Could it almost be…over? Is “our long national nightmare” soon to end?

After a night of nail-biting—“too early to call” morphing into “too close to call” morphing into “this one’s a real squeaker, folks!”—the results of last night’s Possibly Pivotal Double-Header of a Primary leave things, officially, at least…unclear. Yep: our residence in the Hotel California of party nominating contests (you can check out any time you like, but you can never leave…) continues. At this point, indefinitely.

Which didn’t stop the good folks at MSNBC—ever the gentlemen to Hillary Clinton’s “fightin’ lady”—from 1) Courteously conceding defeat on behalf of the Clinton campaign, and 2) Waxing nostalgic about that campaign’s demise.

Except—oops!—that campaign is still going on. Camp Clinton still lives. Awkward!

Now, you can certainly say that Obama is, at this point, all but the nominee. You’d be right. But to eulogize Candidate Clinton right now—to discuss “what was” when “what was” still, you know, is—is both inaccurate and insulting.

Perhaps the pundits meant the premature elegies as gestures of respect. Or perhaps they were intended as not-so-subtle hints that it’s time for Clinton to bow out of the race. Or perhaps the pundits were simply filling air any way they possibly could. Like much in this contest right now, it’s unclear. Whatever their provenance, though, here are just a few excerpts from the Epic Elegy that is “Hillary: The Campaign That Was (Though It Still Is)”:

Pat Buchanan, arguing that the Clinton campaign’s true “legacy” will lie in its graceful concession to Obama:

They know this is coming to an end. She was reaching out to take the hand. She didn’t go all the way, and neither did he, but they were moving together, there’s no doubt about it. If the Republican party thinks that these two are going to turn in a Chicago-style convention, or a Goldwater/Rockefeller convention, it ain’t gonna happen. The interests of the Clintons, their ambitions, their legacy, everything, depend on them going all out to help the first African American be elected president, and to be perceived as having done so.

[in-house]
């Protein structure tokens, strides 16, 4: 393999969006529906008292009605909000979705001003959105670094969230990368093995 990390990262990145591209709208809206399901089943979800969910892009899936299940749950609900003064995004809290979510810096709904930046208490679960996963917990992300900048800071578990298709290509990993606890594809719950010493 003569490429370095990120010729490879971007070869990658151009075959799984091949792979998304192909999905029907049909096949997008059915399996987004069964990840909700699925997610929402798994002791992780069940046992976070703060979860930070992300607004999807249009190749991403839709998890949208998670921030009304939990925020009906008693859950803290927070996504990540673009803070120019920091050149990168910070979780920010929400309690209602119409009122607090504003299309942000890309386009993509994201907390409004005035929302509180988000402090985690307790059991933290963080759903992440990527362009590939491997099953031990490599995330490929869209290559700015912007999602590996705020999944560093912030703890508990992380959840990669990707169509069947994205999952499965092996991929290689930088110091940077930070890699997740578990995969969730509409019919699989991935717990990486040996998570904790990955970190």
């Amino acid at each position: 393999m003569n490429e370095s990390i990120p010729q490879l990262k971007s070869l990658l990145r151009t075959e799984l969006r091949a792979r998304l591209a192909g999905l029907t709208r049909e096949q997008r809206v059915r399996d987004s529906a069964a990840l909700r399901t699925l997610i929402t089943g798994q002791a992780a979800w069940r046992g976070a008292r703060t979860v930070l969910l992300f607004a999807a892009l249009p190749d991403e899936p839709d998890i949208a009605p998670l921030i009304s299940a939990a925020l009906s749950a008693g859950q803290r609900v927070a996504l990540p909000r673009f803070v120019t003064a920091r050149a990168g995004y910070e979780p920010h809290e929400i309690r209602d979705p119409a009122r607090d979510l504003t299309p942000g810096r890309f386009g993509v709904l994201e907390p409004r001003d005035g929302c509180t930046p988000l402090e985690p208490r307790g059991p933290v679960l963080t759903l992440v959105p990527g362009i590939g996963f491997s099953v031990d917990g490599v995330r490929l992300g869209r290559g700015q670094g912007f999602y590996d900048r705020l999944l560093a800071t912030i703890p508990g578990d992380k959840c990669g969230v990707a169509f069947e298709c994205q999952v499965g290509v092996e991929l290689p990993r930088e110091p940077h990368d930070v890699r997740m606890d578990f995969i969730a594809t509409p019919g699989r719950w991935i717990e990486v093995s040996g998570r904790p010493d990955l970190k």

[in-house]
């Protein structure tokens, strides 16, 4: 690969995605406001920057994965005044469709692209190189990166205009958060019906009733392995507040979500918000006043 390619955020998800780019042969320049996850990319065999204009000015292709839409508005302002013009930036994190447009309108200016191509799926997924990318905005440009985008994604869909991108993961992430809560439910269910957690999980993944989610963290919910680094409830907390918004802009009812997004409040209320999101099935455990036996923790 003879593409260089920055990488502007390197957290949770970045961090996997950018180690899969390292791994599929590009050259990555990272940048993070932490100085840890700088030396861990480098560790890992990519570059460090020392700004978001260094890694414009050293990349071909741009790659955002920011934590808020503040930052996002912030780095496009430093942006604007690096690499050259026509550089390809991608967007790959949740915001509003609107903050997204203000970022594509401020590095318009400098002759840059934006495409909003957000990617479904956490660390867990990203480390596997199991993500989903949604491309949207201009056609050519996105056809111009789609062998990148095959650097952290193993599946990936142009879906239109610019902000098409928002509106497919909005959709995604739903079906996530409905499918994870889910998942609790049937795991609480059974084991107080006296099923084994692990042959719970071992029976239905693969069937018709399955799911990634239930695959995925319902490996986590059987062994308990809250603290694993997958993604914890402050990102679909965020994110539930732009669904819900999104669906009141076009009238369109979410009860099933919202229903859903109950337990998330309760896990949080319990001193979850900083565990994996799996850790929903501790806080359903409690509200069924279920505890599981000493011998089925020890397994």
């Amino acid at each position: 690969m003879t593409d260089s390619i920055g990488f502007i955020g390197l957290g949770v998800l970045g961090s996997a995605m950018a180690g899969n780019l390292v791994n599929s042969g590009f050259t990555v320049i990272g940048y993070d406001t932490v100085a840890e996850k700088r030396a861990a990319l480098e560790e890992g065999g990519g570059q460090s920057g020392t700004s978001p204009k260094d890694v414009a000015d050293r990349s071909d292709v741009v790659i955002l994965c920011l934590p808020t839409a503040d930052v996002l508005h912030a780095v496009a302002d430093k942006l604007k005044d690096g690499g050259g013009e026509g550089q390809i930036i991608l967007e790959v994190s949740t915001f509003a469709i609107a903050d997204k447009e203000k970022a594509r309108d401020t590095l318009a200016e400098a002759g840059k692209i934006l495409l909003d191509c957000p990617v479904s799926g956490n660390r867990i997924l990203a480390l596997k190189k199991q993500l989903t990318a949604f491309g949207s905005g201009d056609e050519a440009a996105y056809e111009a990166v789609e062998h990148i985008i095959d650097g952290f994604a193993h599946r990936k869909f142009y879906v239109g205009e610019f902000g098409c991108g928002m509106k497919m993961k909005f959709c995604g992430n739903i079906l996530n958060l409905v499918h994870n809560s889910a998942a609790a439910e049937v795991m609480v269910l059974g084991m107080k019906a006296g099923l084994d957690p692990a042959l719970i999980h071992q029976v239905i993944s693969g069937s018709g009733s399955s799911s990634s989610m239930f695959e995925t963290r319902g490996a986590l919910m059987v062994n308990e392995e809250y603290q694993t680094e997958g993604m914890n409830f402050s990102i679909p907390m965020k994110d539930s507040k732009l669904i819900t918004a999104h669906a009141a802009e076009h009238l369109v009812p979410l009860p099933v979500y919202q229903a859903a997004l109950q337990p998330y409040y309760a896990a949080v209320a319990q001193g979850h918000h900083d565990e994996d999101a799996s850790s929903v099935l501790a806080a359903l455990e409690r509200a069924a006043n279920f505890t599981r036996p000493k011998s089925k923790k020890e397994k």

And the Morning Joe duo of Joe Scarborough and Mika Brzezinski, discussing Clinton’s “loss” (note how Mika, as per usual, is ignored by her co-host):

SCARBOROUGH: If you’re going to lose, I think that’s the way to lose. You know what? She didn’t lose by making a gaffe, she was learning forward—

MIKA BRZEZINSKI: I don’t think she’s out yet.

SCARBOROUGH: —I thought she ran a great campaign over the past few weeks.

And Tim Russert, personalizing his valediction:

It was really the most extraordinary campaign I’ve ever covered. Two political heavyweights. It really was extraordinary. My only regret? No brokered convention in my lifetime.

That is regrettable. Likely correct, too. But likely is the key word here. Nothing’s been decided yet. Perhaps Clinton will one day appreciate these early odes written on behalf of her Fallen Campaign. Perhaps not. Either way, it’d have been nice if the fond remembrances of The Campaign That Was could have waited to be expressed until that campaign actually stopped being The Campaign That Is. For all the pundits’ exhortations to Clinton to “end it all gracefully,” it’d have been nice of them to follow their own advice.

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Megan Garber is an assistant editor at the Nieman Journalism Lab at Harvard University. She was formerly a CJR staff writer.